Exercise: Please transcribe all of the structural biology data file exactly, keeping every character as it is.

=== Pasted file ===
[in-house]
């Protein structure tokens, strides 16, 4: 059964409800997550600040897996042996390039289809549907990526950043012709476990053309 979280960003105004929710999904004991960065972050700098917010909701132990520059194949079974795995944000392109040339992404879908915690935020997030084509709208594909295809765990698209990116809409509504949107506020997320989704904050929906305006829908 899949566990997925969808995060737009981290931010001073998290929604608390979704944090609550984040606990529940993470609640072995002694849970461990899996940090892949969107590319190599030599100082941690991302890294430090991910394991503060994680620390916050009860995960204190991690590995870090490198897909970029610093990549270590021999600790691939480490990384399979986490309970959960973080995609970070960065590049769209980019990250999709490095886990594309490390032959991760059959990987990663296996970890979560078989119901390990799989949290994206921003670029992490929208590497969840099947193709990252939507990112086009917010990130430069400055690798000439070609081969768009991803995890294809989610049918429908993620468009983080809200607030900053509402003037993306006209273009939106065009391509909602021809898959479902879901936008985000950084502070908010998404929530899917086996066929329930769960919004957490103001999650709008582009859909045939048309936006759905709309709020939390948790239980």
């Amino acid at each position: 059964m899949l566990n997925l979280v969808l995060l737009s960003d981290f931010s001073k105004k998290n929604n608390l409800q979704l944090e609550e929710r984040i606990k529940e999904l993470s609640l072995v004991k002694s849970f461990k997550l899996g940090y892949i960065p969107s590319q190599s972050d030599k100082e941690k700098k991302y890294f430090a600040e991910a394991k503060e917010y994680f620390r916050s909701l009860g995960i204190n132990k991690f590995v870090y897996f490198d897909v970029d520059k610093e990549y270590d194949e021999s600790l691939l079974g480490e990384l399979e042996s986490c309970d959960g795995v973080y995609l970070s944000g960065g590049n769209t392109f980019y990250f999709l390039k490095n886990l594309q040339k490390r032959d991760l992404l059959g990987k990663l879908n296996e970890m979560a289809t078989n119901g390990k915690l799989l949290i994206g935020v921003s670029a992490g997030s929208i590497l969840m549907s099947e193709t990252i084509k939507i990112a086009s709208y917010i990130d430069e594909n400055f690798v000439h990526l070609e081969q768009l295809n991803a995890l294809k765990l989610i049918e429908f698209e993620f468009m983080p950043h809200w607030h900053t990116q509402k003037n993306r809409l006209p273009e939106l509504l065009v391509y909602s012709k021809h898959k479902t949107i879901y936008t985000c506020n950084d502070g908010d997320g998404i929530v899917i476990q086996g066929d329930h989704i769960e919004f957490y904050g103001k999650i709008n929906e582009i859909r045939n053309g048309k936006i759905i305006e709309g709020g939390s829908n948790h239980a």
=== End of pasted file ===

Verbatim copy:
[in-house]
């Protein structure tokens, strides 16, 4: 059964409800997550600040897996042996390039289809549907990526950043012709476990053309 979280960003105004929710999904004991960065972050700098917010909701132990520059194949079974795995944000392109040339992404879908915690935020997030084509709208594909295809765990698209990116809409509504949107506020997320989704904050929906305006829908 899949566990997925969808995060737009981290931010001073998290929604608390979704944090609550984040606990529940993470609640072995002694849970461990899996940090892949969107590319190599030599100082941690991302890294430090991910394991503060994680620390916050009860995960204190991690590995870090490198897909970029610093990549270590021999600790691939480490990384399979986490309970959960973080995609970070960065590049769209980019990250999709490095886990594309490390032959991760059959990987990663296996970890979560078989119901390990799989949290994206921003670029992490929208590497969840099947193709990252939507990112086009917010990130430069400055690798000439070609081969768009991803995890294809989610049918429908993620468009983080809200607030900053509402003037993306006209273009939106065009391509909602021809898959479902879901936008985000950084502070908010998404929530899917086996066929329930769960919004957490103001999650709008582009859909045939048309936006759905709309709020939390948790239980």
């Amino acid at each position: 059964m899949l566990n997925l979280v969808l995060l737009s960003d981290f931010s001073k105004k998290n929604n608390l409800q979704l944090e609550e929710r984040i606990k529940e999904l993470s609640l072995v004991k002694s849970f461990k997550l899996g940090y892949i960065p969107s590319q190599s972050d030599k100082e941690k700098k991302y890294f430090a600040e991910a394991k503060e917010y994680f620390r916050s909701l009860g995960i204190n132990k991690f590995v870090y897996f490198d897909v970029d520059k610093e990549y270590d194949e021999s600790l691939l079974g480490e990384l399979e042996s986490c309970d959960g795995v973080y995609l970070s944000g960065g590049n769209t392109f980019y990250f999709l390039k490095n886990l594309q040339k490390r032959d991760l992404l059959g990987k990663l879908n296996e970890m979560a289809t078989n119901g390990k915690l799989l949290i994206g935020v921003s670029a992490g997030s929208i590497l969840m549907s099947e193709t990252i084509k939507i990112a086009s709208y917010i990130d430069e594909n400055f690798v000439h990526l070609e081969q768009l295809n991803a995890l294809k765990l989610i049918e429908f698209e993620f468009m983080p950043h809200w607030h900053t990116q509402k003037n993306r809409l006209p273009e939106l509504l065009v391509y909602s012709k021809h898959k479902t949107i879901y936008t985000c506020n950084d502070g908010d997320g998404i929530v899917i476990q086996g066929d329930h989704i769960e919004f957490y904050g103001k999650i709008n929906e582009i859909r045939n053309g048309k936006i759905i305006e709309g709020g939390s829908n948790h239980a």